Teatro Colón in The Economist
Glyndebourne Wind Turbine

Il Trovatore at Festival Opera

Il Trovatore at Festival Opera * Notes *
Festival Opera, the third largest opera company in the Bay Area, opened the 2008 season with Il Trovatore yesterday at the Hofmann Theatre. Giulio Cesare Perrone's production is straightforward, his set design is simple but evocative, only small changes are made for the different scenes. The only obvious weak point was in Act I Scene 4,  when Leonora mistakes Di Luna for Manrico. Everyone was quite visible during the scene, so in Act I Scene 5 (pictured above, photo by Robert Shomler), when Leonora realizes she was wrong and sings "Ah, dalle tenebre tratta in errore io fui," one must work hard at suspending disbelief. Naturally, this was not helped by the fact that the Count di Luna, Scott Bearden (on the right), could hardly look more distinct from Noah Stewart (on the left) as Manrico. So when the supertitles flashed something like "the darkness deceived me," the audience tittered, and the woman next to me commented that "it must have been very dark."

The period costumes from Susanna Douthit were attractive, though I was confused by the gypsies at first, for some of them looked like normal citizens of Berkeley on any given day. I thought the gypsies were dressed in contemporary clothing, but after a second look, I realized it was because just a few of the women's exposed hairstyles looked fairly modern. Likewise Azucena could have been in a tribal belly dance troupe, particularly because of the designs painted on her face.

Michael Morgan conducted at a good clip, and the orchestra sounded fine. There were a few strange notes from the French horn, but only near the beginning. There were times when the chorus was not quite with the orchestra, undoubtedly this will improve with time. The anvils were played by choristers, and they were not all exactly on the beat. The organ in Act III Scene 2 sounded rather canned, it came out of the speakers, one of which sputtered for half a second.

In the smaller roles, tenor Alexander Taite (Ruiz) and mezzo-soprano Jessica Mariko Deardorff (Ines) both sang well and fit the look of their parts. Kirk Eichelberger had a rather big-voiced Ferrando, at least for this space, his bass is somewhat gravelly but not unpleasant. Mezzo Patrice Houston had some deep, lovely tones as Azucena, but she could also be rather terrifying. Her breathing was noticeable and some of her pitches were not convincing, but for the most part she did well. Scott Bearden was slightly off key in his Act II Scene 2 aria "Il balen del suo sorriso," but his voice has good heft and warmth.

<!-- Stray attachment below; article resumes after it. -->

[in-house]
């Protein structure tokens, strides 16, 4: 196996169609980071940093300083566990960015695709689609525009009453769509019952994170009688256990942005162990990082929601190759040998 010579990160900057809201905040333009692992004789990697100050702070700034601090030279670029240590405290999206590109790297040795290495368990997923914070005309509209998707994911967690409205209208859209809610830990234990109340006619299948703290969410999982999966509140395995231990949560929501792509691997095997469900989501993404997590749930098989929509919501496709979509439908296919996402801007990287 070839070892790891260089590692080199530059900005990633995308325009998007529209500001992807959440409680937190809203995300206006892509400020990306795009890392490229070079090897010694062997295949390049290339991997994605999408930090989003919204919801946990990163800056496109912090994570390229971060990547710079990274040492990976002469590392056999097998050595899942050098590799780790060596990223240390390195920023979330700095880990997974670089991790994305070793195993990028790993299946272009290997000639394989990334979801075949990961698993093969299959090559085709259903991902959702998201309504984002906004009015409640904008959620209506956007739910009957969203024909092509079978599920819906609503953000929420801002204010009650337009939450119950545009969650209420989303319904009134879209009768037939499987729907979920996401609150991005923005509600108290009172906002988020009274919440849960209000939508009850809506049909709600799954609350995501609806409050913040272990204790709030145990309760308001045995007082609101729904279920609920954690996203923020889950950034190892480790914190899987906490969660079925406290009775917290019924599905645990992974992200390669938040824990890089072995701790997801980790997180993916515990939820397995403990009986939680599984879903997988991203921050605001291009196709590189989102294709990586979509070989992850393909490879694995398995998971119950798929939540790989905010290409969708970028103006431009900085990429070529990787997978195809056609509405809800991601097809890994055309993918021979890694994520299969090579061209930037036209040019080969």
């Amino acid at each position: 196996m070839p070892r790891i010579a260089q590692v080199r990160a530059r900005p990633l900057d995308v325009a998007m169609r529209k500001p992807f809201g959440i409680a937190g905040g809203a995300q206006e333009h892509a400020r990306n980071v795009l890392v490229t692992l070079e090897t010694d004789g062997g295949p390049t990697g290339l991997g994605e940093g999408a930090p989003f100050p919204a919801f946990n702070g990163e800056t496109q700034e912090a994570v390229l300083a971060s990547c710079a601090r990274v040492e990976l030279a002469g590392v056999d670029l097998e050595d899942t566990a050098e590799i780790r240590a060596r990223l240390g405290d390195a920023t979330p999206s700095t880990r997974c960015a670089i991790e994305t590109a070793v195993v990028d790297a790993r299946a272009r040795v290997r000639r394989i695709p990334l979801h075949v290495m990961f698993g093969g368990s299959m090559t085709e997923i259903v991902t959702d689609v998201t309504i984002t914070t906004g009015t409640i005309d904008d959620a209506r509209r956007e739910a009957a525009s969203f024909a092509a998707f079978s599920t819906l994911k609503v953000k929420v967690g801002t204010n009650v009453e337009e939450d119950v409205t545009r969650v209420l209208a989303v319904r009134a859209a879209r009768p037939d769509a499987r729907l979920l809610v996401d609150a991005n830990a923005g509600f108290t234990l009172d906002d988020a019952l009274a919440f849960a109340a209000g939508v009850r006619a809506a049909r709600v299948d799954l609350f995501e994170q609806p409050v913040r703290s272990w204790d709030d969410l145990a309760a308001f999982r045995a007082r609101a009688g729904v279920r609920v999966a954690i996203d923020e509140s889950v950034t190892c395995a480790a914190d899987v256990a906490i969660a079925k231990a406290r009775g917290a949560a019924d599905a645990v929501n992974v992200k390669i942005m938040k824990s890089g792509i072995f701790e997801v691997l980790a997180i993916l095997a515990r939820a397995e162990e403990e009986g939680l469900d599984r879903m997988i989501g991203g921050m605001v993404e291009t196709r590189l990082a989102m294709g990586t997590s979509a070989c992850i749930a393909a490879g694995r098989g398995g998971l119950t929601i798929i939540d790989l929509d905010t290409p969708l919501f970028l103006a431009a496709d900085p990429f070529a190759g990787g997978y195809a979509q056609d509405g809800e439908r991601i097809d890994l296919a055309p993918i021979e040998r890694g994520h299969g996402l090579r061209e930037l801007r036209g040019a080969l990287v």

I was most interested in soprano Hope Briggs (Leonora), as she was to sing Donna Anna last summer at San Francisco Opera, but was, to her dismay, replaced by Elza Van den Heever at the last moment. Briggs started off with a distinctly nasal sound, her voice strong, strident, and muscular. A couple of her arpeggios were strained, but for the most part, she sang well. She was moving in her last scene, fully convincing as the self-sacrificing heroine.

In the title role, former Adler Fellow Noah Stewart had a great deal of vibrato for his first high notes off stage. He also seemed to run out of breath at the end of the famous "Di quella pira." Otherwise Stewart sang admirably, he was plaintive in  "Sconto col sangue mio," this has a bone-chilling beauty. Stewart will be covering at the Met next season, certainly he is one to watch.

* Tattling *
I was dreadfully late as I find Walnut Creek difficult to navigate. Although I have been to the Lesher Center for the Arts before and it is only half a mile south of the Walnut Creek Bart station, I still managed to become lost. In my flustered state, there was a bit of a mix up at the box office, so I only took my seat at 8:00pm exactly.

The orchestra level looked very full, but the audience was fairly polite. The talking was limited to the aforementioned scene, whispering was at a minimum and not during the singing. No watch alarms were noted, but unfortunately, there was a phone ring at the beginning of Act IV. At least it was during the recicative. During the quieter moments, some speaking was audible from the lighting booth, though this was less disruptive during the second half of the performance.

Many of the usual suspects attended this performance, and afterwards I cornered Merolino apprentice coach Allen Perriello during the reception. Albert Herring, which opens next Friday, sounds like it is going well. Noah Stewart and Hope Briggs were inundated with fans and supporters, but I did manage to speak briefly with the former.